By Daniel M
As someone who has little if any faith in the people who are supposed to be representing us in the U.S. Congress, I don't quiet understand the so called outrage over candid remarks by one politician this week.
For many joining the military is driven by a sense of pride or being part of something bigger than themselves. It can also be motivated by a belief that what they do does make a difference not only on a personal level but also on a national level.
But I don't think many Americans would be shocked to find that most of the lower ranks in our military are filled by the working poor  -- young people who entered the service not out of patriotism but for the promise of job training, funds for college or an alternative to low paying jobs. Recruiters relentlessly use marketing strategies to entice low income youths with little prospects for education and good jobs into the armed forces. Painting the military as a kind of job training and vocational school, and simultaneously as a financial aid institution, recruiters get youths in high schools to sign up to what is called the Deferred Enlistment Program (DEP).
While the more educated officers in the higher-ranking grades can count on a fixed pay and attractive benefit packages, the majority of the enlisted soldiers receive no more than a poverty wage which on average amounts to about $1,300 a month. Poverty among U.S. soldiers has become so critical that the international charity organization Feed the Children has developed a special campaign  to deal with that issue. Called the Emergency Military Family Fund, it's a relief program for families who are plunged into poverty when a wage-earning parent is sent off to war.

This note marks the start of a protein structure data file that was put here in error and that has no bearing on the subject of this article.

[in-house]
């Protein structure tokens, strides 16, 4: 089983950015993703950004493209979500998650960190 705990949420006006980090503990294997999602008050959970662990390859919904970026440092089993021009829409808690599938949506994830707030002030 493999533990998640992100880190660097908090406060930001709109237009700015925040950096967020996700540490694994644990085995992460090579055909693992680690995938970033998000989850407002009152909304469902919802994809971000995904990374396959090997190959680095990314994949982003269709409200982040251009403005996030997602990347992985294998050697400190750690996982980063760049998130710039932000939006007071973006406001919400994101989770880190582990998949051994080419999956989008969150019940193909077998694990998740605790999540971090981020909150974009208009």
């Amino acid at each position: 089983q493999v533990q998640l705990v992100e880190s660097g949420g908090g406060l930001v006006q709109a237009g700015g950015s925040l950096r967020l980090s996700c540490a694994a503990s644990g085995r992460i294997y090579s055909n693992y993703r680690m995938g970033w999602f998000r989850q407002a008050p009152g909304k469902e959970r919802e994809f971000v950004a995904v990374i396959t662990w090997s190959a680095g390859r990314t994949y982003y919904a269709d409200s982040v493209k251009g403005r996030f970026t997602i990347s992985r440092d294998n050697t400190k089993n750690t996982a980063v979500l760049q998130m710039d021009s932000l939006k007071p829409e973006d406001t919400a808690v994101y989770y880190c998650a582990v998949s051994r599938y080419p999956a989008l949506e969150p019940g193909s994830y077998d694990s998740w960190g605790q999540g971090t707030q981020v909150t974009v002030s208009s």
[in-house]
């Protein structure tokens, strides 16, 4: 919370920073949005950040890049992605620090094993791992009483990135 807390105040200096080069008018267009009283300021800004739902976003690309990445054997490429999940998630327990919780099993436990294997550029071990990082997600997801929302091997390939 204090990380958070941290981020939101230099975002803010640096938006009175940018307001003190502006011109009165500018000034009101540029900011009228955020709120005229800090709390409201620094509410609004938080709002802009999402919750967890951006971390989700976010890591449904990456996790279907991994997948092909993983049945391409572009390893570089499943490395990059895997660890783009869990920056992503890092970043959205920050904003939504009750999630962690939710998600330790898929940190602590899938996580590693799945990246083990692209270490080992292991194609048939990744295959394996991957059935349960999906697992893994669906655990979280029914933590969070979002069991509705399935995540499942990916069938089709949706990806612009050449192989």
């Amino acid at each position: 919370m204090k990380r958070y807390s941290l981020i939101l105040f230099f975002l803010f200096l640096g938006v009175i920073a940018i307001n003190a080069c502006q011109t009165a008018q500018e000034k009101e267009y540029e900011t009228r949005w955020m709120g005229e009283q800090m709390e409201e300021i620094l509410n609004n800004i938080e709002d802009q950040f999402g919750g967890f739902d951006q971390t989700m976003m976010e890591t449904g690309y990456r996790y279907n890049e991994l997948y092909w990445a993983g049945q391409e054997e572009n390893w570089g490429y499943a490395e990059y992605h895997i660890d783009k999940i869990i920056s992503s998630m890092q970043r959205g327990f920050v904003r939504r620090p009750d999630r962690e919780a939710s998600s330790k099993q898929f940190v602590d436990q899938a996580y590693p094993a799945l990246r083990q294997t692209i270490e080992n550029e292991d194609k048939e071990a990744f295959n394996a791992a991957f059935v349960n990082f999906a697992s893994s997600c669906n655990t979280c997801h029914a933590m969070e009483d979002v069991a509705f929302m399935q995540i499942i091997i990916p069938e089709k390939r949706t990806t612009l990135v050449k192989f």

Blacks and Latinos are heavily concentrated in these lower ranks. While making up about 20 percent of the U.S. population, blacks comprise 32 percent of the military. More than half of all enlisted women in the military are Black. The two minority groups are heavily concentrated in the service jobs and the infantry but are almost nonexistent in the higher ranks. For instance, Blacks make up only 2 percent of military pilots and around 5 percent of the Special Operations forces.
A third and virtually invisible group in the military are the growing ranks of non-citizens known as "Green Card Soldiers" who enlist in order to gain U.S. citizenship . About 37,000 non-citizens, mostly from Mexico and Central America, have served in Iraq. They see military service as the only way to get citizenship in the face of ever more strict immigration restrictions. In Iraq, this group has paid dearly for that promise accounting for one in every10 U.S. casualties.
... Payvand News - 11/2/06 ... --